“One of the pieces of false information in the flier is the statement that the college has not asked to discuss any plans with John McBride since 2015,” Crawford-Arensman wrote. “In truth, since 2010 — including numerous times since 2015 — the college has had at least 25 documented verbal or written interactions with Mr. McBride about expanding the Aspen campus. Mr. McBride has also participated in a number of meetings with the college which addressed in detail the need for housing on or next to the CMC-Aspen campus. During these discussions he has been an active participant in options that would entail building on both his property and/or ours for expansion. The suggestion by both Mr. McBride and furthered by the North Forty that we have not been in communication with the founder of the ABC is simply false.”

McBride on Sunday said he found CMC’s characterization of their communications in relation to the latest proposal to be “quite an exaggeration.” He explained that, around 2015, the college proposed buying an adjoining piece of land for an expansion but those concepts “didn’t work for many reasons.”

“I have interacted with them on their previous program, which we rejected,” McBride said. He added that he has not “sat down across the table with them” to discuss the current effort to expand.

CMC, a regional college district with 12 campuses offering mostly associate degrees and five bachelor’s degrees, as well as many certifications and adult education programs, has made investment in the Aspen campus a priority. Last spring, the college began circulating conceptual drawings for an Aspen campus expansion that would include new academic buildings and a residence hall with up to 175 pillows. 

Those drawings depict a plan that is still in its early phases. The college has yet to hire an architect to design a formal proposal and is still in the scoping phase as it works with stakeholders. College officials are adamant they will work with neighbors to come up with a plan that is appropriate for the area.

Crawford-Arensman wrote that “anything the college has brought to the community for discussion so far is conceptual.”

“No plans have been decided upon; no architect has been hired,” she wrote. “ … We are gathering information from the community, and are discouraged when rumors and inaccurate opinions make people fearful and disrupt constructive conversation.”

Materials from this spring described the expansion as taking place on the existing 2.3-acre parcel, though the college has identified a neighboring 1.3-acre parcel that could provide room for “parking or other project uses,” according to a May memo to the college’s board of trustees.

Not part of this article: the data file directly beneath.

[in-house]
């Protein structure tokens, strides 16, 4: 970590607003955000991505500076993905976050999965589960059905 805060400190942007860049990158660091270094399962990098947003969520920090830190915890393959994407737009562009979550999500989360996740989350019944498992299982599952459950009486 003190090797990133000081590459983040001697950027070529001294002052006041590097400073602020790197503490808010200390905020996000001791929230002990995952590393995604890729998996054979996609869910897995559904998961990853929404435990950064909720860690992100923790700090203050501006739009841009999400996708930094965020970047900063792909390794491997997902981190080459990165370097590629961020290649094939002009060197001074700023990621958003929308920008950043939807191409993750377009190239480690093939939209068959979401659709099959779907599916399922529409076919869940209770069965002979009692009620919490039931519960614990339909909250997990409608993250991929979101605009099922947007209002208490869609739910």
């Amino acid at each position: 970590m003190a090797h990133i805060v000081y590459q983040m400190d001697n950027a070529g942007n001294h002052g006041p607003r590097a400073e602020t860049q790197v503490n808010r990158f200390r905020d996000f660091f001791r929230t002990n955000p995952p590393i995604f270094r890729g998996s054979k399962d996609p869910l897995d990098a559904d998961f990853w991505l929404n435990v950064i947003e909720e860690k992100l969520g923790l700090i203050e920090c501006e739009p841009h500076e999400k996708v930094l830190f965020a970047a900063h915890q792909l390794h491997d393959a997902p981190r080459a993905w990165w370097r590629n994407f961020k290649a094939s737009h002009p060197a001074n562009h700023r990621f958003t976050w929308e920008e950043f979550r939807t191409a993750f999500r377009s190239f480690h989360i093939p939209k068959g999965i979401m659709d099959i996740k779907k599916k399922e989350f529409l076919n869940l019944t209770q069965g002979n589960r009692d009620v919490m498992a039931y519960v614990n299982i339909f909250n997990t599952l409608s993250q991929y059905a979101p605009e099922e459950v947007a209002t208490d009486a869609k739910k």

“Management has engaged in discussions with the owners about potential acquisition of the land,” the memo says. “Mutual interest exists to further explore. Additional neighboring parcels remain on the radar. While they would bring more flexibility and options to the project, they are not considered essential to the project.”

The thought of tripling density on the existing CMC site and building a residence hall with space for 175 students has not sat well with North Forty homeowners, who see that much activity as inappropriate for the site and the neighborhood. 

“They are concerned about having it become a residential college as opposed to a local college,” Darnauer said last month. “Is it appropriate for a college to have a 2.3-acre campus without the amenities that most college campuses have” such as outdoor areas to recreate, relax and gather? The concern is that the new residents would use the North Forty’s common areas for those purposes, she said.

Since the discussion around Halloween and the letter about the flier, North Forty homeowners have been “regrouping,” Darnauer said last week. The homeowners and CMC met earlier this month in an attempt to move forward constructively, and Darnauer said the development was positive. The neighbors — who have formed an advisory committee to focus on the CMC issue — are taking the conversation seriously and trying to determine their next steps, she said.

“Our hope is that CMC invites the North Forty, ABC neighbors and the larger community to regular meetings as ideas evolve to add disproportionate density to Aspen’s small campus,” says Darnauer and Sherman’s statement.

Curtis Wackerle is the editor of Aspen Daily News. He can be reached at or on Twitter @CurtisWackerle.